As explained above in detail, according to the invention, the solid state image sensor is so curved that the aberrations of the imaging optical system and/or the difference in object distance can be corrected and thus, the image of high quality can be obtained. Although it is preferable to utilize the SIT image sensor, any other solid state image sensors such as photo diode array, CCD image sensor, BBD image sensor and MOS image sensor may be equally used.
According to the invention, the aberrations due to the imaging optical system can be effectively removed by shaping the solid state image sensor in accordance with the best focal plane of the optical system. Further, the difference in object distance can be also compensated for by curving the image sensor correspondingly. Since it is not necessary to increase the number of lens elements in order to correct the aberrations, the optical system can be made compact, small and light. Further, the image sensor may be curved into a shape matching to a main body for incorporating the image sensor, the whole construction may be made much smaller.
|Cited Patent||Filing date||Publication date||Applicant||Title|
|US4245240 *||Mar 20, 1979||Jan 13, 1981||Olympus Optical Co., Ltd.||Color camera having linear scanning arrays and vertical scanning mirror|
|US4375652 *||Oct 22, 1981||Mar 1, 1983||International Business Machines Corporation||High-speed time delay and integration solid state scanner|
|US4404594 *||Nov 2, 1981||Sep 13, 1983||Itek Corporation||Imaging system with enlarged depth of field|
|Citing Patent||Filing date||Publication date||Applicant||Title|
|US4504865 *||Sep 16, 1982||Mar 12, 1985||Semiconductor Research Foundation||Image signal readout methd for solid-state image sensor|
|US4843481 *||Nov 30, 1987||Jun 27, 1989||Polaroid Corporation||CCD scanning apparatus for use with rotary head printer|
|US4962429 *||Jan 13, 1989||Oct 9, 1990||U.S. Philips Corporation||Television camera having an increased resolution in a portion of the field of view|
|US5025313 *||Oct 16, 1989||Jun 18, 1991||Eastman Kodak Company||System for minimizing optical distortions and chromatic aberrations in a linear color scanner|
|US5028998 *||Feb 6, 1989||Jul 2, 1991||Honeywell Regelsysteme Gmbh||Electronic zoom for wide-angle line scanners|
|US5121213 *||Apr 12, 1990||Jun 9, 1992||Olympus Optical Co., Ltd.||Imaging system having a blurring optical element for minimizing moire phenomenon|
|US5165068 *||Apr 17, 1991||Nov 17, 1992||Rank Cintel Limited||Continuous-motion line-array telecine|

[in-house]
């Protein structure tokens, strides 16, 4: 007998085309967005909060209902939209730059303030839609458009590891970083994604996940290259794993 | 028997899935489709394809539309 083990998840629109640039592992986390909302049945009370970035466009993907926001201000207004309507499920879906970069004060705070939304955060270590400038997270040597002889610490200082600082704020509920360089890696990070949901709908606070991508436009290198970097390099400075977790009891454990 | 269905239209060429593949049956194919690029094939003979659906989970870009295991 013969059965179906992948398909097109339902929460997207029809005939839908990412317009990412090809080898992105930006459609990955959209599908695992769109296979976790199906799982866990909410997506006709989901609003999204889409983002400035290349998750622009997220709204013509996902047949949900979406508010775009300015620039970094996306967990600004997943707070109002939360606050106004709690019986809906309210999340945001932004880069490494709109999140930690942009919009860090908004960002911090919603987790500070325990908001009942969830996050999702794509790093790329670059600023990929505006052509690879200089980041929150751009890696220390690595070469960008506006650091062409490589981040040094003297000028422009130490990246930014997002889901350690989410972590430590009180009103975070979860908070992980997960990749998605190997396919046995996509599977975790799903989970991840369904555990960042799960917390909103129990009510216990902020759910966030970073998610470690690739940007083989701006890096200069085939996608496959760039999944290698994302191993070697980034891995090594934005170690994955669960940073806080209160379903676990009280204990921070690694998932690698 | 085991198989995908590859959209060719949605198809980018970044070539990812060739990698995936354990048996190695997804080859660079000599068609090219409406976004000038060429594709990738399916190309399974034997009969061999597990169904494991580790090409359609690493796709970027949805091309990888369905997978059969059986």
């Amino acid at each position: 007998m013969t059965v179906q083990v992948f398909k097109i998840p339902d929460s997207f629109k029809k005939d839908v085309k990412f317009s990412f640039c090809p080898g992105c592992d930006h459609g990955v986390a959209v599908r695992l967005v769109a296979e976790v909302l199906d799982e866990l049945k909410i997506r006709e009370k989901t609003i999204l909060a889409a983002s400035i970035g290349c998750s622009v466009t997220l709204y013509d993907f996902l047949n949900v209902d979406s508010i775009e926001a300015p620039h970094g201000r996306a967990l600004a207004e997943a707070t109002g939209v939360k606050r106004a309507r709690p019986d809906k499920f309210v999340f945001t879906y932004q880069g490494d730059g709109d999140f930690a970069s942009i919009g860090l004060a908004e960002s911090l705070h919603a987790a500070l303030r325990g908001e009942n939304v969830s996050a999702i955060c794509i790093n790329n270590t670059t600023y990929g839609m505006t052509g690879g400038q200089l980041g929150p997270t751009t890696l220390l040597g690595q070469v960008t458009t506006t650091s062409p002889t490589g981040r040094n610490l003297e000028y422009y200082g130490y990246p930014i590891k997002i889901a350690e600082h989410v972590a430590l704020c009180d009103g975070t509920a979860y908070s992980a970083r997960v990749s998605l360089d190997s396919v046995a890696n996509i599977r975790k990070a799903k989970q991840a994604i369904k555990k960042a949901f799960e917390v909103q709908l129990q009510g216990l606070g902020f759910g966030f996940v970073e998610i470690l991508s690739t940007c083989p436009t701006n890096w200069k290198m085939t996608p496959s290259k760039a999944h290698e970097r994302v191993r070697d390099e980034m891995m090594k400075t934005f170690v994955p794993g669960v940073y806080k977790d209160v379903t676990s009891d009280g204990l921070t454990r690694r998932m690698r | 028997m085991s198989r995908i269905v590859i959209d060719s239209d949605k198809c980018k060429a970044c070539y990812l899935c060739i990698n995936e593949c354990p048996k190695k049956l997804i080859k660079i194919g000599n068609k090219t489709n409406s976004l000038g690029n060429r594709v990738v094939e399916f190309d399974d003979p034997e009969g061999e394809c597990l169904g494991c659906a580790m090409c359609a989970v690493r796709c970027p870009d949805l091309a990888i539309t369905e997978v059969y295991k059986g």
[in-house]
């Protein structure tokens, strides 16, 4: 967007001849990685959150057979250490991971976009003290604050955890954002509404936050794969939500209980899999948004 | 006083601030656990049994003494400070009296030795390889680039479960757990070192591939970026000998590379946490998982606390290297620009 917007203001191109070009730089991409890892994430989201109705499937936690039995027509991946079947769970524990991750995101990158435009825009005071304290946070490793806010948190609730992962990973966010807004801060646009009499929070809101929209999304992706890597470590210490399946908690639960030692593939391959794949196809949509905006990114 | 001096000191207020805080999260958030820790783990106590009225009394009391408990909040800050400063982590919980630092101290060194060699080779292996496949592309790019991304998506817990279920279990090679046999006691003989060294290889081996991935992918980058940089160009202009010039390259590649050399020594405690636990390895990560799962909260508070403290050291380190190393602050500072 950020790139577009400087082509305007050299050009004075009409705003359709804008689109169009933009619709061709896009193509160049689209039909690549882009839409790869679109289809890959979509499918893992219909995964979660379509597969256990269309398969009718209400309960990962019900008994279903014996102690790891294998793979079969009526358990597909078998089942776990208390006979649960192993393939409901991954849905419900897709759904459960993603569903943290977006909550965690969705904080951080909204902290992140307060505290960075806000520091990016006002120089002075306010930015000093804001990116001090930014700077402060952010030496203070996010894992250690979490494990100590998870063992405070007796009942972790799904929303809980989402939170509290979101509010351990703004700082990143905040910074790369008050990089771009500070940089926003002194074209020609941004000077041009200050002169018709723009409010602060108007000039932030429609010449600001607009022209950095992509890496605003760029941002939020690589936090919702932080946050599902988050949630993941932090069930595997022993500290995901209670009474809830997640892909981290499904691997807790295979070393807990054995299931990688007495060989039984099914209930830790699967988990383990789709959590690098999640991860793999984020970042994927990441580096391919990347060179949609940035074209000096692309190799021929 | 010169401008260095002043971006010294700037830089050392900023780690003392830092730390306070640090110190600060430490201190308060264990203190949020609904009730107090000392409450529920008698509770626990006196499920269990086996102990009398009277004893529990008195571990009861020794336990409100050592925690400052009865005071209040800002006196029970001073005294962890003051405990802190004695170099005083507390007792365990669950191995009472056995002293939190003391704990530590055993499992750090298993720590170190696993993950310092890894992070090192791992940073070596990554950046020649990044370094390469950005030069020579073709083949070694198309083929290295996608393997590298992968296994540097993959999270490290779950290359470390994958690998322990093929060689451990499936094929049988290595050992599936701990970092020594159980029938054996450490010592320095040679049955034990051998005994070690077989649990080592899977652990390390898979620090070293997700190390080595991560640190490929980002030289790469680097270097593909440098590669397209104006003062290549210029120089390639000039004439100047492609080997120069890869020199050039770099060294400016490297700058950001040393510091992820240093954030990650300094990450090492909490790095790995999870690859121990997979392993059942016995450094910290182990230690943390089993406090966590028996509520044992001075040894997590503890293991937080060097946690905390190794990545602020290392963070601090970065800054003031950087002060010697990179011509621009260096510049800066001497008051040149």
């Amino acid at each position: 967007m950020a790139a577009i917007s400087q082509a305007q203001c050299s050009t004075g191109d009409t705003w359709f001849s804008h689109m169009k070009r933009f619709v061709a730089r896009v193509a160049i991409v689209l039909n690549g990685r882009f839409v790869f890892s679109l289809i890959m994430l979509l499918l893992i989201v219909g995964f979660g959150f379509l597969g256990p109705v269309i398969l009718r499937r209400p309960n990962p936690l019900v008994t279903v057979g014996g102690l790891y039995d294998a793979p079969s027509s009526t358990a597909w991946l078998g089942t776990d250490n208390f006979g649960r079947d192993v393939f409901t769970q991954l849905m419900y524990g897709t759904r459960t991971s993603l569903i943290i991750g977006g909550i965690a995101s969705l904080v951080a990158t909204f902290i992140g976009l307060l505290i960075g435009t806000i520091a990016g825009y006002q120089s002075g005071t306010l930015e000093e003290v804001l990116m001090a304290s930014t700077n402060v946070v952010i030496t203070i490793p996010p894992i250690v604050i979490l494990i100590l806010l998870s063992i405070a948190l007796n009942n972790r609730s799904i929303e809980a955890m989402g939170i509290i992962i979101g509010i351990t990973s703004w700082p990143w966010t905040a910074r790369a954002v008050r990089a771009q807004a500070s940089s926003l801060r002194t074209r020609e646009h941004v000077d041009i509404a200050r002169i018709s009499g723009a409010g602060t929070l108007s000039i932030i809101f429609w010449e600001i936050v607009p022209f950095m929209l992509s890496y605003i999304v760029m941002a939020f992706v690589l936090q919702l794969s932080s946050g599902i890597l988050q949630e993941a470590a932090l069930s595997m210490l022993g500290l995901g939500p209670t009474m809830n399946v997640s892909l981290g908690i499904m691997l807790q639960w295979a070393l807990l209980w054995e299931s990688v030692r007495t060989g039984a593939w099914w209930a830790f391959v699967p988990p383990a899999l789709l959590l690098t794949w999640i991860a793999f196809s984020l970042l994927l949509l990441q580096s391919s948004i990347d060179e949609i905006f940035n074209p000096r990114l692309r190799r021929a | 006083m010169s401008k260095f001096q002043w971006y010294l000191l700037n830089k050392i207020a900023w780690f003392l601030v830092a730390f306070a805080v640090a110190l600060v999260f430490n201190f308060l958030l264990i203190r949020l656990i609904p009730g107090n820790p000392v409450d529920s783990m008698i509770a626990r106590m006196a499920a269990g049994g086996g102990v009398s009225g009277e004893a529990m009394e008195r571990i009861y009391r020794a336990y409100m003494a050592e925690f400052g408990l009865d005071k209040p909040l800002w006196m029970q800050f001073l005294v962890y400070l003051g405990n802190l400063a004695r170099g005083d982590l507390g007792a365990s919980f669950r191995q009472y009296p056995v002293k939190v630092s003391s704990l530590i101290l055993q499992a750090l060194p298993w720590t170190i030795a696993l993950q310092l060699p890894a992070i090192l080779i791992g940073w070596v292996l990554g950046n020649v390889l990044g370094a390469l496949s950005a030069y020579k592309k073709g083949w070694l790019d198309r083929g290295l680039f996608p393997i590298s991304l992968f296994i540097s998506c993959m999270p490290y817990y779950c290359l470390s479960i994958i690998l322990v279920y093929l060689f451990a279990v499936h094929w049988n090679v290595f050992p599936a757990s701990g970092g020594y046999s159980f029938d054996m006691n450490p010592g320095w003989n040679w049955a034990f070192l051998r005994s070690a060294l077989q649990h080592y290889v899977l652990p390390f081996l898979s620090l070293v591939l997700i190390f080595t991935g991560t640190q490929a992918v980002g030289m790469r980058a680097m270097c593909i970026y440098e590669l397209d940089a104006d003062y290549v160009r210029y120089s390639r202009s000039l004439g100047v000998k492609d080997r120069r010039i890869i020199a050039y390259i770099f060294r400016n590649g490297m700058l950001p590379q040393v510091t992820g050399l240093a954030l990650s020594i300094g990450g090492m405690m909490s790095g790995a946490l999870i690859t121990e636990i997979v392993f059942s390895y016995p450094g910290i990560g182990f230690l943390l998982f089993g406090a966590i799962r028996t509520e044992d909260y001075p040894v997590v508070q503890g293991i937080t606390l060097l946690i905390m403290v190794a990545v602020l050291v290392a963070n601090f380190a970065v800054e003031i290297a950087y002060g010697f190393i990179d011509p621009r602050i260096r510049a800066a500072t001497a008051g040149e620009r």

|US5221975 *||Nov 12, 1991||Jun 22, 1993||Eastman Kodak Company||High resolution scanner|
|US5450243 *||Jun 8, 1992||Sep 12, 1995||Olympus Optical Co., Ltd.||Imaging system having a blurring optical element for minimizing moire phenomenon|
|US5598205 *||Apr 22, 1994||Jan 28, 1997||Olympus Optical Co., Ltd.||Imaging apparatus|
|US5712890 *||Mar 26, 1996||Jan 27, 1998||Thermotrex Corp.||Full breast digital mammography device|
|US5880777 *||Apr 15, 1996||Mar 9, 1999||Massachusetts Institute Of Technology||Low-light-level imaging and image processing|
|US6201574 *||Feb 5, 1997||Mar 13, 2001||Interactive Pictures Corporation||Motionless camera orientation system distortion correcting sensing element|
|US6285400 *||Sep 25, 1997||Sep 4, 2001||Nec Corporation||Solid state image pick-up device equipped with charge coupled device having incident surface alignable with focal plane|
|US6304315||Aug 31, 1999||Oct 16, 2001||Eastman Kodak Company||High speed high resolution continuous optical film printer for duplicating motion films|
|US6489992 *||Dec 6, 2000||Dec 3, 2002||Massachusetts Institute Of Technology||Large field of view CCD imaging system|
|US6704051||Dec 18, 1998||Mar 9, 2004||Canon Kabushiki Kaisha||Photoelectric conversion device correcting aberration of optical system, and solid state image pick-up apparatus and device and camera using photoelectric conversion device|
|US6839135||Apr 11, 2001||Jan 4, 2005||Agilent Technologies, Inc.||Optical device|
|US7072120||Dec 22, 2004||Jul 4, 2006||Asia Optical Co., Inc.||Image pick-up apparatus with curvature-of-field correction|
|US7176968 *||May 10, 2000||Feb 13, 2007||Teknillinen Korkeakoulu||Camera system and display device|
|US7241262 *||Oct 14, 2003||Jul 10, 2007||C2Cure, Inc.||Image-distorting endoscopes and methods of making and using such endoscope|
|US7300397||Jul 29, 2004||Nov 27, 2007||C2C Cure, Inc.||Endoscope electronics assembly|
|US7399274 *||Aug 19, 2003||Jul 15, 2008||National Semiconductor Corporation||Sensor configuration for a capsule endoscope|